Ubisoft's press conference on Monday (June 10) delivered something that few other companies could during this year's E3 conference: a selection of very different games. Whereas competitors Microsoft and EA relied on the (admittedly lucrative) market for gritty shooters, Ubisoft's games starred foul-mouthed third-graders, twisted rabbits and swashbuckling pirates.
The conference kicked off with an appearance from Jerry Cantrell, guitarist from Alice in Chains. He introduced the latest version of "Rocksmith," a music/rhythm game that teaches players how to jam with a real guitar peripheral.
Although the music genre has waned in recent years ("Guitar Hero" oversaturation led it to an early grave), "Rocksmith" has carved out a fairly unique niche for itself since it also functions as a teaching tool for a real instrument. The latest version for the PS4 and Xbox One allows users to speed up, slow down, change difficulty and add backup instruments at will at any time during a song.
"Splinter Cell: Blacklist" offered something for the conspiracy theorist stealth gamer in all of us. Like previous entries in the series, "Blacklist" casts the player as super-spy Sam Fisher. This time around, Sam's battle against terrorists features a huge airbone fortress, as well as the requisite sneaking, shooting and strangling that series fans have come to expect.
Wii U fans were devastated earlier this year when Ubisoft delayed system exclusive "Rayman Legends" half a year and promised to release it for the Xbox 360 and PS3 as well. The side-scrolling action game stars returning hero Rayman, who awakens from a nap and must consort with scantily dressed Viking maidens and do battle with malicious frog creatures.
Perhaps it was worth the wait. Since the game's delay allowed Ubisoft extra time to work on it, the company has added a variety of challenge modes, including timed level runs and a mini-game where Rayman must knock balls through hoops. The game's smooth animation, diverse palette and challenging retro gameplay should turn a number of heads. [See also: 10 Best Superhero Games Yet ]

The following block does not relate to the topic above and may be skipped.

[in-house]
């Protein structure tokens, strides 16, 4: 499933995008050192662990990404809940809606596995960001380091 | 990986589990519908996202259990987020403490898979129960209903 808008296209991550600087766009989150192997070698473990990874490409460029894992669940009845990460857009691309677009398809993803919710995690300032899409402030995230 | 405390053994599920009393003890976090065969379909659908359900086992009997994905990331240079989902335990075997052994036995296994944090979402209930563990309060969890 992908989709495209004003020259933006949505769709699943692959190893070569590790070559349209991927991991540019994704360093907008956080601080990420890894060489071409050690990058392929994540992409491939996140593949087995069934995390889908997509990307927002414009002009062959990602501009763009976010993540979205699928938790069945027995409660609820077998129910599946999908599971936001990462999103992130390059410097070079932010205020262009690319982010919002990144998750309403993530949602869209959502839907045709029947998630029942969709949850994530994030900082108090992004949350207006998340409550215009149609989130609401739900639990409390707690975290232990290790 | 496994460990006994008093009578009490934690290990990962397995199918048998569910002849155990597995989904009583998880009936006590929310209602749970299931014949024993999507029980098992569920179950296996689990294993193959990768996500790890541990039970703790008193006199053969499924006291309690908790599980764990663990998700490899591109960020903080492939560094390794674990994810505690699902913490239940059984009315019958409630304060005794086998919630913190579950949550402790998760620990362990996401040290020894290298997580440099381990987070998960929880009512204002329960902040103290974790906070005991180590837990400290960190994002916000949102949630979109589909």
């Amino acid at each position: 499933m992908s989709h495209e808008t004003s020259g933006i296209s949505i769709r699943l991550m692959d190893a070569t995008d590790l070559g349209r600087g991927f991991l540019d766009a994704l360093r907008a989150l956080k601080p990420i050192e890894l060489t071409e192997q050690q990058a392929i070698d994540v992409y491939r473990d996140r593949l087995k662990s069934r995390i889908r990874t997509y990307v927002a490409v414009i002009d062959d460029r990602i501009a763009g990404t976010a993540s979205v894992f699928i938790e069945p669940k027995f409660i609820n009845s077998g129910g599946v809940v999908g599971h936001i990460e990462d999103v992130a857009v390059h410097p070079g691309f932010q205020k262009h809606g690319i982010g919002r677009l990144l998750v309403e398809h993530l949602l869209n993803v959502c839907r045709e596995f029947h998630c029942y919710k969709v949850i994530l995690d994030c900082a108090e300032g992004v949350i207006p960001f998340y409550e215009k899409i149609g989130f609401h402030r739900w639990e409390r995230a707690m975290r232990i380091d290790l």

After publisher THQ's dissolution, many gamers worried about the fate of "South Park: The Stick of Truth," the role-playing game based on the subversive animated comedy. Ubisoft has picked up the slack, and the game looks as lively as ever. Players can take control of the show's main cast as they curse, bludgeon and sass their way through a colorful quest to save the town.
" Watch Dogs " is one of Ubisoft's most ambitious projects, acting as both an action/stealth game and a thoughtful critique of a "surveillance society." The game takes place in near-future Chicago and stars Aiden Pearce, a protagonist who can control the whole city with only a smartphone. Whether Aiden fights his foes using security cameras and pay phones or fists and guns is entirely up to you.
One of Ubisoft's most innovative ideas is for children: a market that many modern publishers neglect. The "Rabbids Invasion" TV show will debut soon on Nickelodeon (no exact date given), and kids who watch through their Xbox 360s will be able to use the Kinect to participate in mini-games to score points during each episode.
"Assassin's Creed IV: Black Flag" is one of Ubisoft's most anticipated titles, and with good reason. Although the main story of the series wrapped up in last year's " Assassin's Creed III," Ubisoft will trawl for new tales in the crystal Caribbean waters of the early 18th century. "Black Flag" explores the end of the golden age of piracy on the high seas, and will add intense naval battles to the stealthy assassinations and fluid swordfighting that have carried the series so far.
Ubisoft has also elected to try its hand at the massively multiplayer online game market (think " World of Warcraft ") with "The Division." This game envisions a near future where a money-borne pathogen has nearly wiped out a greedy consumer society (the social commentary will be thick in this one). Players can develop their skills and band together as they engage in shootouts with bandits and piece together clues behind the destruction of society.
Some of these games will most likely be good, and some will most likely be bad. But they're all a little off the beaten path, and that's refreshing to see from a major publisher. Expect to see Ubisoft's lineup hit shelves starting in late 2013 and extending on into next year.
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